I don’t know when it happened. I couldn’t tell you the exact moment when I fell in love. It happened so gradually that I hardly had time to notice.
What I can tell you is the moment I realized I was in love. I remember every detail with surprising clarity even though I could barely breathe as it was happening. No, it wasn’t a moment that would stand out to others. There were no fireworks or bells or hallelujah choirs singing in the background. There wasn’t a sunset or even a sunrise. It wasn’t a moment of glorious revelation like you see in the movies. The moment I realized I was in love was the moment he broke my heart.
He smiled and laughed and told me about a girl he wanted to date. He was so cute while he nervously chatted away about his plans for the evening and how beautiful the girl was. He told me he had to take things slow with her because she had been hurt before, and he didn’t want to mess up his chances. He told me that he wanted to take her dancing. He was my friend, so I smiled back at him and encouraged him and gave him tips. He didn’t notice that I was slowly dying or that his words were tiny chisels chipping away at my soul or that my world had suddenly turned upside down. I was still expected to smile while he danced me around the room and talked about someone else because that’s what friends do.
I remember the lights were too bright in the ballroom and the floor was too crowded. I remember looking for the exit and finding it much farther away than when I arrived. I remember the air getting thick and my legs getting heavy but forcing myself to walk and not run out the door as I left, or tried to leave after he did, so he wouldn’t notice the tears beginning to well up and sting my eyes. I remember the loud echoes of the deserted hallway and thinking about not thinking. I remember the sharp, sweet smell of the wet grass mixed with the bitter, metallic smell of the wet car park.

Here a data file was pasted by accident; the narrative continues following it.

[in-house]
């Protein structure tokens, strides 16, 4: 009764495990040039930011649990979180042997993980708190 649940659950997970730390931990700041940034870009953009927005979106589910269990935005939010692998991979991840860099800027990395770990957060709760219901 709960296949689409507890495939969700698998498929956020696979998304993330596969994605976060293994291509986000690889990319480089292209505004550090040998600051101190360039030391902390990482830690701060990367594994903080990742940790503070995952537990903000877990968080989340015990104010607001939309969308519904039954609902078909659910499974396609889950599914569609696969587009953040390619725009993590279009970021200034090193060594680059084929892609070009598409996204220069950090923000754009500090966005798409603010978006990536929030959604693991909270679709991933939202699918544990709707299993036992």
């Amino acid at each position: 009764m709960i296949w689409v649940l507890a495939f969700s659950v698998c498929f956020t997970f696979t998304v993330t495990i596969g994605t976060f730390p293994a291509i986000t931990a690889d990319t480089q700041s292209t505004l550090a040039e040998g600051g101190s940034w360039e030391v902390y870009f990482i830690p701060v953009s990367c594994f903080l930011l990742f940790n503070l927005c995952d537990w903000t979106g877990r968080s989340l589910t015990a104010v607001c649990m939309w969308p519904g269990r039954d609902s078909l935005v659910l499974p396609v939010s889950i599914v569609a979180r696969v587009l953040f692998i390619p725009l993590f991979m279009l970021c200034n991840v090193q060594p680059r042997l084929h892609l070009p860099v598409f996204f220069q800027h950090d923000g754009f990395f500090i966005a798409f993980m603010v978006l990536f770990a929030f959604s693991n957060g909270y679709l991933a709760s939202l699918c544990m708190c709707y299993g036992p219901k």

I made it all the way to the car before the flood gates opened, before the sobbing racked my body to the point that I couldn’t drive. I stayed there, in that dark parking lot, for what seemed like hours but was really only five minutes. I was grateful that the only light available was from the street lamp behind me, and I eventually forced myself to drive the ten minutes home. Promises of hot showers and warm bubble baths were the only functional thoughts I had to get me through the rain-soaked streets and in my front door. However, once I was inside the house, the showers and baths no longer mattered. My limbs and my heart were so filled with lead that I allowed myself to fall on the bed, still wearing my tear-stained shirt and soggy jeans, as I cried myself to sleep.